Riding along the Blue Ridge Parkway, you’ll pedal the mountains of western North Carolina where you’ll find the highest peak east of the Mississippi River. On the Asheville to Brevard trip with Trek Travel, pass rivers and waterfalls as you ride the scenic roadways and enjoy the indulgences between Asheville, “Beer City USA,” and the mountain town of Brevard.
Impossible to determine
Though it’s nearly impossible to determine just when the idea of the bicycle originated, or who had the brilliant idea to ride instead of walk, we do know that the early iterations of the modern bicycle were making their debuts in Europe in the early-1800s.
According to the “America on the Move” exhibit at the National Museum of American History in Washington, D.C., in 1817 Charles, Baron von Drais, of Sauerbrun (Germany) innovated a front wheel that could be steered, as well as added a padded saddle for comfort, essentially creating a prototype for the modern-day bicycle 201 years ago.
In 1818, Baron von Drais received a patent for his Draisienne invention and headed to Paris where he received another patent and the Draisienne was renamed vélocipède. Popularity of the vélocipède continued to rise and soon could be seen riding the streets of London, but its popularity crashed just as quickly as it rose, and by the early 1820s, hardly any were seen.
The bicycle’s popularity (the word “bicycle” came into use in 1869) continued to rise and fall over the next several decades, and in 1878 Albert A. Pope became the first maker of American bicycles, manufacturing under the name “Columbia.”
Fast forward to the 21st century and, according to the “U.S. Bicycling Participation Benchmarking Report” commissioned by PeopleForBikes and published in 2015, roughly 103.7 million Americans ages 3 and over (34% of the U.S. population) rode a bike at least one day in 2014. What’s more, research showed that “more than half of Americans (ages 18 and older) would like to bicycle more often and perceive bicycling as a convenient mode of transportation.”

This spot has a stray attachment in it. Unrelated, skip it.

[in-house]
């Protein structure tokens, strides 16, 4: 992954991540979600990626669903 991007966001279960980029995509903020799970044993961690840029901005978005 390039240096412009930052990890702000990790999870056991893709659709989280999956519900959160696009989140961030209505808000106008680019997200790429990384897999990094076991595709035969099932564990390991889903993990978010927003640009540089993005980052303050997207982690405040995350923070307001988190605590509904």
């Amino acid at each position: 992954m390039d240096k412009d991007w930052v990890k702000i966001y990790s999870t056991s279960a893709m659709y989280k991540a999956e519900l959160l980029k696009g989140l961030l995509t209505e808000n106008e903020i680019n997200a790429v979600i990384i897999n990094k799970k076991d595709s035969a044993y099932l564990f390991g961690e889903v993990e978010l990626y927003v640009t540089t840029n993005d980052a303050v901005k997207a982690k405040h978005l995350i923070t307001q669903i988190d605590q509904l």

Last year, RewardExpert released its 2017 ranking of the Best Destinations to Explore by Bike, comparing 53 of the largest cities in the country and evaluating them on 13 key metrics across four categories: biking infrastructure, city profile, bike-share index, and biking safety. Top of the list – Minneapolis, with 170 bike share stations and 130 miles of bike lanes through Nice Ride Minnesota. Topping RewardExpert’s Up & Coming Cities list was Memphis, with plans to implement a bike-share program this year to use in the city’s already-expanded bike lanes.
Below you’ll find a dozen bicycling routes and tours around the U.S. that will you get in the saddle and traveling on two wheels. Of course, this is just a sampling of places to ride – pretty much wherever you go, there’s likely a chance to hop on a bike.
U.S. Bicycle Route System (USBRS): Bicyclists, rejoice! The U.S. Bicycle Route System (staffed by the Adventure Cycling Association, which has mapped more than 45,000 miles in its own Adventure Cycling Route Network) is working to develop a national network of bicycle routes that safely connect urban, suburban and rural areas via roads and trails. Currently, more than 11,500 miles of USBR have been designated in 24 states: Alaska, Arizona, Connecticut, Florida, Georgia, Kentucky, Idaho, Illinois, Indiana, Kansas, Maine, Maryland, Massachusetts, Michigan, Minnesota, Missouri, New Hampshire, North Carolina, Ohio, Tennessee, Utah, Vermont, Virginia, Washington and D.C.